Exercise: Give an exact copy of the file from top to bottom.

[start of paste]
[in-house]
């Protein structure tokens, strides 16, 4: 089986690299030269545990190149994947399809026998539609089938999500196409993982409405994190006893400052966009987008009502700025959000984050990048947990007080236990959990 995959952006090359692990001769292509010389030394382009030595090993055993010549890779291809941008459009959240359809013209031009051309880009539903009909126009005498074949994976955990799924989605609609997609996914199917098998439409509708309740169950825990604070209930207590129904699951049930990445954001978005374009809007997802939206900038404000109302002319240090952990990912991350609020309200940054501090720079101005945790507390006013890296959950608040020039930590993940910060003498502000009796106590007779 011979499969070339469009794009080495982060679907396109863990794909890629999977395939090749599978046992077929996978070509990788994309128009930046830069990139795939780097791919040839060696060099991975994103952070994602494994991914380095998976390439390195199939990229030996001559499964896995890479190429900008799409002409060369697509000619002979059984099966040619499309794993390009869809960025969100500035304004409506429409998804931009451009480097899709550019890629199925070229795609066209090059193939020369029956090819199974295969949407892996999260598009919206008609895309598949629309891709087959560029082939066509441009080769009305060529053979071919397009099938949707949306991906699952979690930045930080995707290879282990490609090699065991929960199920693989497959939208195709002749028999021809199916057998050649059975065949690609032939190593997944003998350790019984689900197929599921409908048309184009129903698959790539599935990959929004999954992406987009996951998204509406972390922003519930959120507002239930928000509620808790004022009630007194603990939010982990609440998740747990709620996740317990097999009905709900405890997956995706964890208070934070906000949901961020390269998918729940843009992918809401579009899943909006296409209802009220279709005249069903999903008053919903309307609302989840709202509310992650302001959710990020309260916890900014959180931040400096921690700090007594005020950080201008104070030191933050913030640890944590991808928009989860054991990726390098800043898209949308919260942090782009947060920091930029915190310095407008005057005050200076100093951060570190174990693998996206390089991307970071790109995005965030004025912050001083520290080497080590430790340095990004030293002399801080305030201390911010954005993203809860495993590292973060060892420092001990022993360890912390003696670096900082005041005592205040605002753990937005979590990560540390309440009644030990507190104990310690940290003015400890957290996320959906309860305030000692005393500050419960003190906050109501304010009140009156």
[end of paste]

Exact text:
[in-house]
């Protein structure tokens, strides 16, 4: 089986690299030269545990190149994947399809026998539609089938999500196409993982409405994190006893400052966009987008009502700025959000984050990048947990007080236990959990 995959952006090359692990001769292509010389030394382009030595090993055993010549890779291809941008459009959240359809013209031009051309880009539903009909126009005498074949994976955990799924989605609609997609996914199917098998439409509708309740169950825990604070209930207590129904699951049930990445954001978005374009809007997802939206900038404000109302002319240090952990990912991350609020309200940054501090720079101005945790507390006013890296959950608040020039930590993940910060003498502000009796106590007779 011979499969070339469009794009080495982060679907396109863990794909890629999977395939090749599978046992077929996978070509990788994309128009930046830069990139795939780097791919040839060696060099991975994103952070994602494994991914380095998976390439390195199939990229030996001559499964896995890479190429900008799409002409060369697509000619002979059984099966040619499309794993390009869809960025969100500035304004409506429409998804931009451009480097899709550019890629199925070229795609066209090059193939020369029956090819199974295969949407892996999260598009919206008609895309598949629309891709087959560029082939066509441009080769009305060529053979071919397009099938949707949306991906699952979690930045930080995707290879282990490609090699065991929960199920693989497959939208195709002749028999021809199916057998050649059975065949690609032939190593997944003998350790019984689900197929599921409908048309184009129903698959790539599935990959929004999954992406987009996951998204509406972390922003519930959120507002239930928000509620808790004022009630007194603990939010982990609440998740747990709620996740317990097999009905709900405890997956995706964890208070934070906000949901961020390269998918729940843009992918809401579009899943909006296409209802009220279709005249069903999903008053919903309307609302989840709202509310992650302001959710990020309260916890900014959180931040400096921690700090007594005020950080201008104070030191933050913030640890944590991808928009989860054991990726390098800043898209949308919260942090782009947060920091930029915190310095407008005057005050200076100093951060570190174990693998996206390089991307970071790109995005965030004025912050001083520290080497080590430790340095990004030293002399801080305030201390911010954005993203809860495993590292973060060892420092001990022993360890912390003696670096900082005041005592205040605002753990937005979590990560540390309440009644030990507190104990310690940290003015400890957290996320959906309860305030000692005393500050419960003190906050109501304010009140009156």